The Biography of Chicago’s Marina City

Bertrand Goldberg, architect
October 8, 1997

Bertrand Goldberg. Photo by Torkel Korling (1952). “With his rumpled hair and simmering eyes, his tweed jackets and stylish shirts, and his courtly, genteel air – now impish, now prickly – Mr. Goldberg often seemed more of a poet than an architect. He was once described as a humanist whose medium happened to be architecture.”

– Blair Kamin, Chicago Tribune, October 9, 1997

(Left) Bertrand Goldberg in 1952, photographed by Torkel Korling.

Bud died on October 8, 1997.

He had suffered a stroke. There were complications, and he died at Northwestern Memorial Hospital in Chicago at the age of 84.

Chicago Tribune architecture critic Blair Kamin wrote the next day, “Goldberg’s significance transcended architecture. In the 1950s, when there was widespread pessimism about the future of cities as places to live, Mr. Goldberg posed a vital alternative with the five-building Marina City complex.”

Bertrand Goldberg was born in Chicago on July 17, 1913, and grew up in the Hyde Park neighborhood. He studied at Harvard University and the Staatliches Bauhaus, an art and architecture school in Germany that was an influence on Modernist architecture. During that time, he worked in the office of Ludwig Mies van der Rohe, considered one of Modern architecture’s pioneering masters.

In 1933, after lecturing his landlady on the evils of Nazism, Goldberg, who was Jewish, was asked to leave Berlin. Back in Chicago, he finished his studies at Armour Institute, now known as Illinois Institute of Technology. Goldberg worked briefly for architects George and Fred Keck before starting his own practice in 1937.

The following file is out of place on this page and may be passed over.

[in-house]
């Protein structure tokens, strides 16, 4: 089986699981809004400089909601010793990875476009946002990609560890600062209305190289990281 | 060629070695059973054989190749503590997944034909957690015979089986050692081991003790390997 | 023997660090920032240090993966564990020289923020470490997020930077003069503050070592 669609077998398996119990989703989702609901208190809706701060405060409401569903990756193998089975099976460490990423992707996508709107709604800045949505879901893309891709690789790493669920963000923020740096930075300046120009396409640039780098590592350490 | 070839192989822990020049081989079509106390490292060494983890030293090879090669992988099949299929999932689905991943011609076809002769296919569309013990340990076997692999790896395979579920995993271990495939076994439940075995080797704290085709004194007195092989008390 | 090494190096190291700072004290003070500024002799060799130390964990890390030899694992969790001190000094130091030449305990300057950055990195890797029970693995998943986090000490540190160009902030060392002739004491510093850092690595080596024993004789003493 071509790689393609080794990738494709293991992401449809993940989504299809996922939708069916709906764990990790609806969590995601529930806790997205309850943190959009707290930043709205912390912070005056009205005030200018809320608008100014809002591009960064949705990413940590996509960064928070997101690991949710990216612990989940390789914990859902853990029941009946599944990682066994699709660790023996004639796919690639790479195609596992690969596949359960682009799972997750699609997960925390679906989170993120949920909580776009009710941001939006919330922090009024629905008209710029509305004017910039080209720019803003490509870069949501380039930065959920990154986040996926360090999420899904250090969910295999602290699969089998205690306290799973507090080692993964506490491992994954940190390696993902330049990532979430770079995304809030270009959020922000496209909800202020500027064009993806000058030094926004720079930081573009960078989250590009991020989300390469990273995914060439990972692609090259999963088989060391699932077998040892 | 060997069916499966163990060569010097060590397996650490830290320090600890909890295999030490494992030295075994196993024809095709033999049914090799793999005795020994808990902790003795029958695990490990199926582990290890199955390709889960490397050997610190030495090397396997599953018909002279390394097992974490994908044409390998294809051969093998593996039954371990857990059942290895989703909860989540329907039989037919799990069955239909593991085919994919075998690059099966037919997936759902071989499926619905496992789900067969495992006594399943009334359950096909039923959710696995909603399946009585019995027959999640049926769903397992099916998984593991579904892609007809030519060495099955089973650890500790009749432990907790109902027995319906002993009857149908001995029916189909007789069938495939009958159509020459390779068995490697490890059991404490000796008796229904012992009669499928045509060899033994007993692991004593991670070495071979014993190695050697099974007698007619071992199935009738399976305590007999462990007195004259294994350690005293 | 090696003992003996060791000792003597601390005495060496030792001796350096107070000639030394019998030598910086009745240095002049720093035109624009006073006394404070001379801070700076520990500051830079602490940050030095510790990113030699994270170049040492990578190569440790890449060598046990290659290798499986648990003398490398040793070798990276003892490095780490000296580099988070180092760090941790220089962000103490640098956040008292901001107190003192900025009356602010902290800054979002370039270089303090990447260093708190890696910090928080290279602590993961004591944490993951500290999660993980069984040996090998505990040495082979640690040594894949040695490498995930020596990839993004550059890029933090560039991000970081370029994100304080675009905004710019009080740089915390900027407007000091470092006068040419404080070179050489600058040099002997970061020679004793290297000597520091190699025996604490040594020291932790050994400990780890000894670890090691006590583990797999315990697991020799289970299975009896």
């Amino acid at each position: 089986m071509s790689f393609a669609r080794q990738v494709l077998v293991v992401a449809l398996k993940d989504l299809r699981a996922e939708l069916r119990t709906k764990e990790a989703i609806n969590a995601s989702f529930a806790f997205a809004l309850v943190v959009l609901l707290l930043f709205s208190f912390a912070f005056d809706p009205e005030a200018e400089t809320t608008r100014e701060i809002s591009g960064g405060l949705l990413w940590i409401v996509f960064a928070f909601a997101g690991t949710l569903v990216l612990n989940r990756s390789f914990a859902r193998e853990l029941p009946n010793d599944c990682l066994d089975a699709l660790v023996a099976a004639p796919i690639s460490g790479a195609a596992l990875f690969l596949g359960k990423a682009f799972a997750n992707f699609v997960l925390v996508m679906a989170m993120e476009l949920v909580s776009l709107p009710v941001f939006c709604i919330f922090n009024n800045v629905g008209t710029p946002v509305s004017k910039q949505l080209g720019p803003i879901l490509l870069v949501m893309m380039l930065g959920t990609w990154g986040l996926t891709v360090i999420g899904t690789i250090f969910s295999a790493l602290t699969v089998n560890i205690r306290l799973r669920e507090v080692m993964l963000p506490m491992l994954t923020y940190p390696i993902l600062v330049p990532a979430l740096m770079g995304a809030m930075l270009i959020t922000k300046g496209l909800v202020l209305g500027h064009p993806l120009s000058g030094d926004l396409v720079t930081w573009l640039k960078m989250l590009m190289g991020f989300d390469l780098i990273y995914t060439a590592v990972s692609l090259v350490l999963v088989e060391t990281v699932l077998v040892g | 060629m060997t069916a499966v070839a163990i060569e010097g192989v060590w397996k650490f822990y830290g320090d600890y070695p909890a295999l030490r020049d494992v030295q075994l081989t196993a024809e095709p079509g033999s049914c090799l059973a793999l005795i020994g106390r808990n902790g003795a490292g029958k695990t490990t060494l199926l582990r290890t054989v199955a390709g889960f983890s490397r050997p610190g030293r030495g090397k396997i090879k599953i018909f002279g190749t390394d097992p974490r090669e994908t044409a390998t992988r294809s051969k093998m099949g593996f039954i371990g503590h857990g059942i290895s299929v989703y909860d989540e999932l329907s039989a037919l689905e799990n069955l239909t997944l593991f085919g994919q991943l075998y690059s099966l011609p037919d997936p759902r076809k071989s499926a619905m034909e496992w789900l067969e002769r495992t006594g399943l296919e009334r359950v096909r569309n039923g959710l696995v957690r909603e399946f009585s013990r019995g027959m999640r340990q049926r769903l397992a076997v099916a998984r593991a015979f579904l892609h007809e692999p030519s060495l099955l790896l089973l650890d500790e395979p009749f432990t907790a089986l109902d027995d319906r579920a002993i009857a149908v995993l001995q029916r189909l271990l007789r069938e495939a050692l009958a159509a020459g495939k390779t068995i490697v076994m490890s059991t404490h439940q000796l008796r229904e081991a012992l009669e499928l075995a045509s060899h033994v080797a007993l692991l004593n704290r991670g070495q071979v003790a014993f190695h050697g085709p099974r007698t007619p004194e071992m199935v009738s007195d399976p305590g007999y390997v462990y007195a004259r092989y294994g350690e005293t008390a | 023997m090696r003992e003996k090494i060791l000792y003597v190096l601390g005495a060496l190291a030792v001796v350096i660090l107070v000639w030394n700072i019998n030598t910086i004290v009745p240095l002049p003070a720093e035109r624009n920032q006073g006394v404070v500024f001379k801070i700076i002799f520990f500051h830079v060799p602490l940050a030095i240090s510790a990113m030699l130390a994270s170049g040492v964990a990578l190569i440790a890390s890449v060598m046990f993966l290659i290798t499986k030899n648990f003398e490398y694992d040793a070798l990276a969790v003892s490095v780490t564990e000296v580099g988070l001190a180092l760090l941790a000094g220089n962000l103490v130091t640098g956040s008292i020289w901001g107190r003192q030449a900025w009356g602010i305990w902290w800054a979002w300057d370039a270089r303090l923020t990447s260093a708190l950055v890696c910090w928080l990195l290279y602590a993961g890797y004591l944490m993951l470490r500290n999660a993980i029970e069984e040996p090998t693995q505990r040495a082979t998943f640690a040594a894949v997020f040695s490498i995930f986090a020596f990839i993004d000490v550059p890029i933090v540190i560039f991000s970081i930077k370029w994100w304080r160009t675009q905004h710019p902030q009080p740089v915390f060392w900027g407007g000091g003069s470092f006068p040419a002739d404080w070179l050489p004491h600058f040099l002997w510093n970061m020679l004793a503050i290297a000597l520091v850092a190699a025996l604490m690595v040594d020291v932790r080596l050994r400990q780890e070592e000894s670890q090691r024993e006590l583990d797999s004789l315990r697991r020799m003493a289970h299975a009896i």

His many influences included the 1933 Century of Progress International Exposition, held to commemorate Chicago’s 100th anniversary, which featured modern, streamlined architecture in contrast with what he had studied in Germany.

His son, Geoffrey, says there was a poetic relationship between his father and Lillian H. Florsheim, the sculptor and mother of Nancy Goldberg. He believes another artistic influence was Bertrand’s sister, Lucille Strauss, who was an actress in the 1930s.

Goldberg designed single-family homes, an ice cream store, gas station, prefabricated bathrooms, a theater, and hospitals. Besides Marina City, his major works included Astor Tower, Raymond Hilliard Center, Prentice Women’s Hospital, and River City. His last major project that was built was Chicago’s Wright College, completed in 1992.

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